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Google Reaches Preliminary Agreement to Settle $5 Billion "Incognito" Privacy Lawsuit

Published December 30, 2023
7 months ago

In a significant turn of events, Google has consented to a preliminary settlement in a major privacy lawsuit centered around its 'incognito' browsing mode—a feature of the Chrome browser. The lawsuit, which sought a staggering minimum of $5 billion in damages, accused Google of surreptitiously tracking users' browsing data despite their utilizing the privacy-focused mode. This groundbreaking legal move represents a notable development in the consumer privacy landscape.


The lawsuit unveiled unsettling details about internet privacy, made evident through internal Google emails. These emails disclosed that even in incognito mode, the tech juggernaut continued to monitor users' internet activities to gather web traffic data and facilitate targeted advertisements. This revelation contradicted the widely held belief that incognito mode allowed for private, untracked internet browsing.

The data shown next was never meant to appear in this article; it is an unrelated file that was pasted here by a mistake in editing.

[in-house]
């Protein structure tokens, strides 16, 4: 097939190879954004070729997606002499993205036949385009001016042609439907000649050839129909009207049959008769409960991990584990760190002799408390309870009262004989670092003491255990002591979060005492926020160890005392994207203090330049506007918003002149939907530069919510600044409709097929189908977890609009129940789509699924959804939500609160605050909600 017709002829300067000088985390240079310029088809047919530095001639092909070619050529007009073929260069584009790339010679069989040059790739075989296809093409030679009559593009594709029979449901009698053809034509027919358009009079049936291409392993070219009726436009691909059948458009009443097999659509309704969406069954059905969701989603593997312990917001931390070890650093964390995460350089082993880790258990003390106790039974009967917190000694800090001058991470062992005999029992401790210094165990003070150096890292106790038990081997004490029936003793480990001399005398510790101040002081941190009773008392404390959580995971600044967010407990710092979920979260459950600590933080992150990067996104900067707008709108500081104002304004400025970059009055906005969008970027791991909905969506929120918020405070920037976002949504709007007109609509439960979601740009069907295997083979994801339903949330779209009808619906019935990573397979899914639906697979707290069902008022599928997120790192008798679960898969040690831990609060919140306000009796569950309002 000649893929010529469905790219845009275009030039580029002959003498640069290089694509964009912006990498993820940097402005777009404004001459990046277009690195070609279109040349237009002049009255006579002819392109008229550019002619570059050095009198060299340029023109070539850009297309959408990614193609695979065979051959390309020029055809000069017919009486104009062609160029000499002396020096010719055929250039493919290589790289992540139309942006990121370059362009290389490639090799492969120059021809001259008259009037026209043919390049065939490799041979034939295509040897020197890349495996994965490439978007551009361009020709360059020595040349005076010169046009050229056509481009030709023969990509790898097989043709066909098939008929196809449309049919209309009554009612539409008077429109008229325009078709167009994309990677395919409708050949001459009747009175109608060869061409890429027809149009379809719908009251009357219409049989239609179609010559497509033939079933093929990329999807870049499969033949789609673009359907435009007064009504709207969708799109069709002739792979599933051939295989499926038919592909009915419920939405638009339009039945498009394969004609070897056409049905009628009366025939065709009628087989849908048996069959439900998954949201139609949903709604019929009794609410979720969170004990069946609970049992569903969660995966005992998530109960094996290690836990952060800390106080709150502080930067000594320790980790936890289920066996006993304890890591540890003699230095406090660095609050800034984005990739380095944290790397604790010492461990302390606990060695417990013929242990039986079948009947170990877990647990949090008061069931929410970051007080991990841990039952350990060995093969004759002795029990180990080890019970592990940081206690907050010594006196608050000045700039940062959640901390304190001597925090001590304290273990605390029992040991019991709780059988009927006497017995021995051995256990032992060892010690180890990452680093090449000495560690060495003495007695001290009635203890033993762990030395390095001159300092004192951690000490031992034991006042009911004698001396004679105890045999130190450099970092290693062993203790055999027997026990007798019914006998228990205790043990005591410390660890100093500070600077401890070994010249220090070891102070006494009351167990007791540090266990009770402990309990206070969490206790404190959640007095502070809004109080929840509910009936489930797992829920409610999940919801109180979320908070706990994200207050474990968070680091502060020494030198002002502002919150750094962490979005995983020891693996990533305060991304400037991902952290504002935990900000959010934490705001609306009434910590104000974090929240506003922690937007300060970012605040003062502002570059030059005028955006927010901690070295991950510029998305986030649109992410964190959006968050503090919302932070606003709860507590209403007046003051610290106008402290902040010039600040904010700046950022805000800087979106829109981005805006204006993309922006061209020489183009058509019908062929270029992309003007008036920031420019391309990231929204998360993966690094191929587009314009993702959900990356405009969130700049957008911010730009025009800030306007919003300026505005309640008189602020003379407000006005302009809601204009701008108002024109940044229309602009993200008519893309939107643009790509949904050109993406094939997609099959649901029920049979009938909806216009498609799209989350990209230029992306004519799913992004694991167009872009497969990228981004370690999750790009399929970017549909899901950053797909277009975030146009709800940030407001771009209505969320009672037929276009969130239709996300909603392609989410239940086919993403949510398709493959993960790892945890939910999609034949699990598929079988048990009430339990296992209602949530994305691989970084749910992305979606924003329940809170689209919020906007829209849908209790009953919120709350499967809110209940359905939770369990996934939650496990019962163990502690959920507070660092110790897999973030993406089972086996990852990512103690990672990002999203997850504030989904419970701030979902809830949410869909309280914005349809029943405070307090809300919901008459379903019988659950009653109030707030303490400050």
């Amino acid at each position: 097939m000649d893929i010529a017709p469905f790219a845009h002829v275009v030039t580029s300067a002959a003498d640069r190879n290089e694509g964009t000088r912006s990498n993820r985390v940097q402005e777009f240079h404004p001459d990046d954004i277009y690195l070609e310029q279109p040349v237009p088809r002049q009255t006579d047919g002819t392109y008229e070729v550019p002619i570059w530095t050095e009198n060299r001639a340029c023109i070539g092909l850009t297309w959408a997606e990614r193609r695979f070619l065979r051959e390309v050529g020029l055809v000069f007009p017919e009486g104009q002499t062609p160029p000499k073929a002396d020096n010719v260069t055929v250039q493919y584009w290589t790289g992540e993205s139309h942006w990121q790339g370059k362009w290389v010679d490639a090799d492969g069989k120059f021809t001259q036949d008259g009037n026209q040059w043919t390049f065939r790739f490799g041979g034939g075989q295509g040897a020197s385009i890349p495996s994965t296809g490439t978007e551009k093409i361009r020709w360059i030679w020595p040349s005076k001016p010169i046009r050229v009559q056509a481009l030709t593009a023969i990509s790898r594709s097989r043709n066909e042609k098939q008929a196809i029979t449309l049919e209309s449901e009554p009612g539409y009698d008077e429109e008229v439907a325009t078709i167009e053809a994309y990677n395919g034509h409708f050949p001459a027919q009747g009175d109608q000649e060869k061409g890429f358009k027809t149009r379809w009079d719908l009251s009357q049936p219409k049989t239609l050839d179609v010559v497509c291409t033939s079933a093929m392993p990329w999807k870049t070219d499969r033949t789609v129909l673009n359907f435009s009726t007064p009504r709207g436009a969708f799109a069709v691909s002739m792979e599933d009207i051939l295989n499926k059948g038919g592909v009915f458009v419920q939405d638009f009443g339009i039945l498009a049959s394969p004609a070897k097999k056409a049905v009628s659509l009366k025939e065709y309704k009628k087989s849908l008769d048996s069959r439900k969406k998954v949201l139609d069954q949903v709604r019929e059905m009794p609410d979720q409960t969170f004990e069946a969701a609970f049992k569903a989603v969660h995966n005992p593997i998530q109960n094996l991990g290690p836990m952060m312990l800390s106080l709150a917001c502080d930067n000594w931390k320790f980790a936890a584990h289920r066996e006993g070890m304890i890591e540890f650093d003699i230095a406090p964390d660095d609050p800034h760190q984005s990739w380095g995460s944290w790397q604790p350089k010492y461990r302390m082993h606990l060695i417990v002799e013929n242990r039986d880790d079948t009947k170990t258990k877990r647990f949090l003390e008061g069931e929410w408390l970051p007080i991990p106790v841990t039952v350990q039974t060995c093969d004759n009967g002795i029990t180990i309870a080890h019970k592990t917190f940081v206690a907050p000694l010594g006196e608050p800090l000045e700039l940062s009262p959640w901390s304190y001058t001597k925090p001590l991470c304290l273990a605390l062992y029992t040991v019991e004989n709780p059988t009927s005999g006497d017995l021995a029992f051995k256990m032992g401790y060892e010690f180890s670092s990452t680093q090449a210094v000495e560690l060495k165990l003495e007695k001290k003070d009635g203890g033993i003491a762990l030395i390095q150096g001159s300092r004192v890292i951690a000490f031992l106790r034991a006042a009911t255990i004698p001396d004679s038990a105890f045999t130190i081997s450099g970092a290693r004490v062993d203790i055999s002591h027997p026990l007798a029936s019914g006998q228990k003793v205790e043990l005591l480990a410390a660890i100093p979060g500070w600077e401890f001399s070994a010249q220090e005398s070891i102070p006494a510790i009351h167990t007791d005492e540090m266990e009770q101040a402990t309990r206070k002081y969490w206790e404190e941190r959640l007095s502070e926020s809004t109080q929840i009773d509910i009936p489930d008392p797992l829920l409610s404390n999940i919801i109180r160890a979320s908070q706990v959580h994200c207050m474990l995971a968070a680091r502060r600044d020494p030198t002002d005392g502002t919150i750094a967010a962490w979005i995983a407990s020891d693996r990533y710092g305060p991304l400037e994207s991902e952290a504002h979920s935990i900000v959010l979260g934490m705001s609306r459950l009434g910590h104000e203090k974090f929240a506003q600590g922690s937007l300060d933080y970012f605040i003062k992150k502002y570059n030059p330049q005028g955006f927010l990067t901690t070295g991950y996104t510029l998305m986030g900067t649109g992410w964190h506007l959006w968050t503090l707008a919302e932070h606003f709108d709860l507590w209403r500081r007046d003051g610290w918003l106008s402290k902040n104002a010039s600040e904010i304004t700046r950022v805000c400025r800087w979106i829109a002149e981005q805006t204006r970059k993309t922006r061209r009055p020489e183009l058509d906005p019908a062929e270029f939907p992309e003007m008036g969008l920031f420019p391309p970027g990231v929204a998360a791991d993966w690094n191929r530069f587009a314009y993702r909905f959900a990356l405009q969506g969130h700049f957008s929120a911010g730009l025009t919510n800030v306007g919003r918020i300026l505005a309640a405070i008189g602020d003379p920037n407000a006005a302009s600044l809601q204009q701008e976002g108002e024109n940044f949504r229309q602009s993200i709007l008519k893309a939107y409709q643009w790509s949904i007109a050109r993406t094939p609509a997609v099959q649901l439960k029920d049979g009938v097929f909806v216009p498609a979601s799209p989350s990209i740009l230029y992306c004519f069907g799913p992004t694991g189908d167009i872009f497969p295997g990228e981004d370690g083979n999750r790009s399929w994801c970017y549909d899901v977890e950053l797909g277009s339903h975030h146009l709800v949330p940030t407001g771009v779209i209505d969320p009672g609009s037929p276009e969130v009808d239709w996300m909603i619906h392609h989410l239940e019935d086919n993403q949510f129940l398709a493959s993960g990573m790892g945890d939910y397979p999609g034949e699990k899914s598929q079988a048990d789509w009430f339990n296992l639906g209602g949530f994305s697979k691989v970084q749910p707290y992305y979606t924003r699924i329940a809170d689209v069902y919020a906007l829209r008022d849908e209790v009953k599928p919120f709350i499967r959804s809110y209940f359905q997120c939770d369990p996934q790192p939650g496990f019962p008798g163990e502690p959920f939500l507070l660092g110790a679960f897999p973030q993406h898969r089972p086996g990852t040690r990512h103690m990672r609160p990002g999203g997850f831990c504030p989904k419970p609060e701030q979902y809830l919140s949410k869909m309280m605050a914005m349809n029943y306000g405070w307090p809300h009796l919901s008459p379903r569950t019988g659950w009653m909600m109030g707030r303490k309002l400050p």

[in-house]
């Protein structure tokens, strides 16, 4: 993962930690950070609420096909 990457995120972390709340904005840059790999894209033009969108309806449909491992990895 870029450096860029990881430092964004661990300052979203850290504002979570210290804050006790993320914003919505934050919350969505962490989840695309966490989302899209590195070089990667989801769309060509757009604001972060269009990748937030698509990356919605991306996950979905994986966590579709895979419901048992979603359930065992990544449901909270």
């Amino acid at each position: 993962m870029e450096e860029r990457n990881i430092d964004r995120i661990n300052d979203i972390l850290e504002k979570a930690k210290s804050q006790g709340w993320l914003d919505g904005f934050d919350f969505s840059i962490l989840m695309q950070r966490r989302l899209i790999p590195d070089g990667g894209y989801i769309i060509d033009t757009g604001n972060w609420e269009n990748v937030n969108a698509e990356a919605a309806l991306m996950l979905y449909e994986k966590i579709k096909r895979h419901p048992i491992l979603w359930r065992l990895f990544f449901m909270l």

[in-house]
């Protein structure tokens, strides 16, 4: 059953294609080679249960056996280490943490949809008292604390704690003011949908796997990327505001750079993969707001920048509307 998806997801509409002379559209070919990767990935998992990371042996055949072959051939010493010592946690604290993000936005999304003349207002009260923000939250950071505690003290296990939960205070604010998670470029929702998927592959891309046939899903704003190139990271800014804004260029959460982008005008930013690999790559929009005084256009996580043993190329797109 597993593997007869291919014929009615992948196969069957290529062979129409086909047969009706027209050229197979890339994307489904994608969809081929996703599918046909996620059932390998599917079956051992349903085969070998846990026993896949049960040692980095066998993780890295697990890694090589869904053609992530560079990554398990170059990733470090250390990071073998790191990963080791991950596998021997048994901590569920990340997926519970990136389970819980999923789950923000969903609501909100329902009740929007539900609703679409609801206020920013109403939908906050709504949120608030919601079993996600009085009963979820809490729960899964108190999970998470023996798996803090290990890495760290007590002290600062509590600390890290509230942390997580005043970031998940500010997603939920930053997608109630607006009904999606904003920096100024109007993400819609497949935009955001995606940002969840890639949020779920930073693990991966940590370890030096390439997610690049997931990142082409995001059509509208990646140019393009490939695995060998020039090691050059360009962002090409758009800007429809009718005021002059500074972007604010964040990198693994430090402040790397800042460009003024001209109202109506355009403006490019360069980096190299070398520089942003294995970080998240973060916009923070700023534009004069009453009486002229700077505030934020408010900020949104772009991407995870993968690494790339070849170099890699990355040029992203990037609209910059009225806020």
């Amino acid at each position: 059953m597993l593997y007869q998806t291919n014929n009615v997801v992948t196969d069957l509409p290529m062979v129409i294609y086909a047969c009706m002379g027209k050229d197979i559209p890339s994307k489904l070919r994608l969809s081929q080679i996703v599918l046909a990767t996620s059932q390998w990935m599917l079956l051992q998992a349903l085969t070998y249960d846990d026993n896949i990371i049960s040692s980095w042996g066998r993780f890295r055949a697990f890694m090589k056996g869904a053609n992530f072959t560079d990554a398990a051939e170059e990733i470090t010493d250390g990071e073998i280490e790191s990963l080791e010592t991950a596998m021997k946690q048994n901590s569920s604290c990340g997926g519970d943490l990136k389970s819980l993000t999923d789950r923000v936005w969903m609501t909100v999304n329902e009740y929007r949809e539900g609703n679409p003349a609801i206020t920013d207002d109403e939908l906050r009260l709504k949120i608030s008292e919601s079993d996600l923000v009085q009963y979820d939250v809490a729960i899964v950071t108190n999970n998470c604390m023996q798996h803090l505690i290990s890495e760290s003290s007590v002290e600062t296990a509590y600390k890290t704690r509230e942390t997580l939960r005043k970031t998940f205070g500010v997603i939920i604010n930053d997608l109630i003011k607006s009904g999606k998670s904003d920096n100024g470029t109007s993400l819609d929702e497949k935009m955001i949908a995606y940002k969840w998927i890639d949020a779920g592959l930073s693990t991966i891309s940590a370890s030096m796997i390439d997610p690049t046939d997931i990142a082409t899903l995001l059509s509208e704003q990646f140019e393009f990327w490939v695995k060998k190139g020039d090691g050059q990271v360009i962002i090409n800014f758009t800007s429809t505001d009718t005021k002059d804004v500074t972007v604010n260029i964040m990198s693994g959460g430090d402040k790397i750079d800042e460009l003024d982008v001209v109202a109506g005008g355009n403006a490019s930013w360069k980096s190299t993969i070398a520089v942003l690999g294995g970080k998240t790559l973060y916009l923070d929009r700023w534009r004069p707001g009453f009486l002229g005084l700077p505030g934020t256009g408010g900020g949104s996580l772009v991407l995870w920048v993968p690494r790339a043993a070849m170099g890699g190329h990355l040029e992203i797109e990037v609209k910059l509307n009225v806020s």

Filed in a California court in 2020, the class action alleged that Google's deceptive practices not only breached user privacy but also involved intentionally misleading users about the security of their online activities. The complaint went as far as comparing Google's extensive information collection to a dystopian level of surveillance unforeseen even by the likes of George Orwell.


Google's settlement offer, details of which remain undisclosed, came on the heels of a denied request to have the matter ruled upon by a judge alone, with a jury trial initially on the calendar for next year. Plaintiffs in the case were pursuing compensation of no less than $5,000 for each individual affected by Google's alleged data tracking via services like Google Analytics or Ad Manager, even when in private browsing mode outside of their Google accounts.


The implications of this lawsuit extend far beyond the confines of the settlement. Class action suits have increasingly become the weapon of choice against tech behemoths where data privacy is concerned, partially due to the absence of a comprehensive national personal data handling law in the United States.


Google's entanglement with privacy-related legal challenges is not new. Just recently, in August, the company settled a case concerning unauthorized third-party access to users' search data for $23 million. Meanwhile, Facebook’s parent company, Meta, also consented to a $725 million settlement in a comparable lawsuit over user data management.


As the digital landscape continues to evolve at a lightning-fast pace, this lawsuit underscores the heightened scrutiny on tech companies regarding consumer data protection. A formal agreement is anticipated to be presented for judicial endorsement by February 24, 2024, setting a precedent for how user privacy is treated and defended in the realm of internet browsing.



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